Retention is the period following active treatment when teeth need to be maintained in their new positions. In most cases, if this phase of treatment does not occur, then there is a very strong chance of relapse. This is because both bone and soft tissues take time to adapt and re-establish their pre-treatment strength.
- Explain what relapse is
- Explain the difference between relapse and maturational (or age) changes
- Understand which types of tooth movement/situations are prone to relapse
- Explain what the purpose of retention and retainers is
- Explain what retention regimes are
- Explain the need for retention with regard to interceptive treatment
- Explain some advantages and disadvantages of different types of retainer
- Describe the role of the general dental practitioner in monitoring retainers
- Describe some problems that may occur with retainers
- Understand the need to liaise with the specialist
What Is Relapse?
Consider the bone remodelling cycle: the whole cycle takes about 6 months to complete and, since when teeth are moved, bone has to be resorbed (ahead of the root) and deposited (behind the root), the whole bone remodelling cycle applies. Therefore, in order for there to be any prospect of avoiding relapse, retention needs to be for a period of at least 6 months. However, soft tissues obviously also have a role to play, and their adaptability and turnover also influence the likelihood of stability (or the lack of it).
Depending on the location, some or all of the following soft tissues may have a role to play with regard to relapse and stability: the gingivae; periodontal ligament; lips, cheeks and tongue. For all situations however, the gingivae and periodontal ligament will always have a role to play, and adaptation, particularly in the supracrestal gingival (elastic) fibres, will actually take longer than for bone. Indeed, whilst it is thought that these fibres take at least 9 months to re-adapt, it is not certain that these fibres will ever adapt fully to the new tooth positions. This means that there are a number of situations where stability will never really be possible and relapse is a strong possibility.
Many people – dentists included – will tend to term any post-active-treatment tooth movement as ‘relapse’, but this is not strictly true. Furthermore, it is important to be clear about what we actually mean by relapse, as it influences what both operators and patients can expect from treatment. Relapse should be distinguished from maturational or age changes with which it is frequently confused.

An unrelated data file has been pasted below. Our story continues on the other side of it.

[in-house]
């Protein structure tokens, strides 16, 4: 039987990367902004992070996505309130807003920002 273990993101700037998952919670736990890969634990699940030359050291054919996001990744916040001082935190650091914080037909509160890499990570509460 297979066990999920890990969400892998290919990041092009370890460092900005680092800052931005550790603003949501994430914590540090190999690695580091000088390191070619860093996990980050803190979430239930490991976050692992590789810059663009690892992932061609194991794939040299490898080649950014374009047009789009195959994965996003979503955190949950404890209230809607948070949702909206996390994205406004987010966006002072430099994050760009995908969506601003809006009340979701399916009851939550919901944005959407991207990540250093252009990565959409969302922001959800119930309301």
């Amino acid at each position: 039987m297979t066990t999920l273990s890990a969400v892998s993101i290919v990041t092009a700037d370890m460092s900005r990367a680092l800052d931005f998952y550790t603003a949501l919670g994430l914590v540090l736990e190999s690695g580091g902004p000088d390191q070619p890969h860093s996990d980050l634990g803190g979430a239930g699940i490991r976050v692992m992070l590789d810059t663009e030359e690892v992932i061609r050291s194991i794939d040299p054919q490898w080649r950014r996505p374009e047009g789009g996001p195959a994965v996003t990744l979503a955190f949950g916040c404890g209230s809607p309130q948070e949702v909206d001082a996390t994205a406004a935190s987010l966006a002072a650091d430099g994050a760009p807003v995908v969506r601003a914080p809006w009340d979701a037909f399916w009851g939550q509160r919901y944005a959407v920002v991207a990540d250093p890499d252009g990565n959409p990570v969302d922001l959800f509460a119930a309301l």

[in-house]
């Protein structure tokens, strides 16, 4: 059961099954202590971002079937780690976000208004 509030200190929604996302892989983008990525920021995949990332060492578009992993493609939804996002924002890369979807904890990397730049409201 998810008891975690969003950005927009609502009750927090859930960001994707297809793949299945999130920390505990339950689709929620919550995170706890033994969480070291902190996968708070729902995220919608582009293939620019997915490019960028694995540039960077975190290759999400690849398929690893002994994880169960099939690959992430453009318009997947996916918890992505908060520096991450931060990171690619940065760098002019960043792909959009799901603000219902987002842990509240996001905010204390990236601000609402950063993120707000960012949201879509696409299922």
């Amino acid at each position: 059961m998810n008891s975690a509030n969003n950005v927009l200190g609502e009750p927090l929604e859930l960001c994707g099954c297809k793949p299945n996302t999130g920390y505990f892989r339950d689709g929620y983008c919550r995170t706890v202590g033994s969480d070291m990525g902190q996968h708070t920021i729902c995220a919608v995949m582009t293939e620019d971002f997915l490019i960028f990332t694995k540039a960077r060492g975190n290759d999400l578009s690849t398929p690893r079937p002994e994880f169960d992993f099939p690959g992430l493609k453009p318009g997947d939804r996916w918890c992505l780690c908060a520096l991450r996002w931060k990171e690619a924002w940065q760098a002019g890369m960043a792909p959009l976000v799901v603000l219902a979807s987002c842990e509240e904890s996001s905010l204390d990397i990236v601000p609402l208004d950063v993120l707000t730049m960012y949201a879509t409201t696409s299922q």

Technically and practically, relapse actually means that teeth return either to their pre-treatment position or toward this position.
Features of Relapse
- Usually occurs rapidly – within a few weeks or months.
- Often due to operator factors such as incorrect treatment mechanics, e.g. reducing an overjet by proclination of the lower incisors; correcting an incisor crossbite without ensuring there is sufficient overbite to keep the incisor corrected. Such problems may themselves be due to incorrect diagnosis in the first place.
- Occasionally patient factors may be the underlying problem, e.g. the patient fails to wear the retainer either at all or as requested.
- There are situations (noted below) that are prone to relapse unless they are ‘permanently’ retained.
What Are Maturational Changes? How Do They Differ from Relapse?
Several long-term studies have followed up untreated individuals for many years. These studies have demonstrated that teeth tend to move throughout life.
Features of Maturational Change
Common findings are:
- Inter-canine width reduces with age (more in females than males).
- Crowding tends to increase with age – this is particularly common in the lower incisor region, but other teeth, including the upper incisors, can also be affected.
- Inter-molar width however shows little change.
- Usually occurs slowly – over months or years.
- Occurs in young adults as well as older individuals.
- Can occur even in individuals who have had ‘straight teeth’ for years.
- Wisdom teeth have frequently been blamed for late lower incisor crowding, but we now know that this occurs regardless of the presence or absence of third molars.
Although other changes may also occur, such as changes in overjet or overbite, the biggest problem is that we cannot yet predict which patients will be most likely to experience such changes.
What Is the Importance of Distinguishing Relapse from Maturational Change?
The crucial point is that orthodontic treatment does not stop teeth moving throughout life; whether treatment involves extractions or not makes no difference. Teeth are not fixed in stone throughout life just because of orthodontic treatment. Therefore, this needs to be explained to all patients about to embark on treatment. Whilst retainers can help reduce the amount of relapse as the bone and soft tissues re-adapt, it is, practically-speaking, impossible to guarantee to any patient that their teeth will never move from the post-treatment position – even if they continue to wear retainers. There are several reasons for this:
- Retainers (whether removable or fixed) may break and, as a consequence, the position of the teeth will not be adequately controlled until the retainer can be repaired or a replacement can be fitted. The literature shows that fixed retainers, in particular, have high failure rates.
- Removable retainers may not always be worn as instructed and/or they may be lost.
- Clinicians may not instruct patients adequately.
- With time and use, wires tend to stretch or suffer a reduction in stiffness. Therefore, even when bonded retainers remain attached to the teeth and there is no obvious failure of any of the components, subtle changes may occur, including small spaces opening between teeth and changes in inclination of individual teeth. These have been infrequently documented in the literature to date, but this itself is probably due to the lack of long-term follow-up of patients. Furthermore, it is only comparatively recently that increasing numbers of patients are wearing retainers.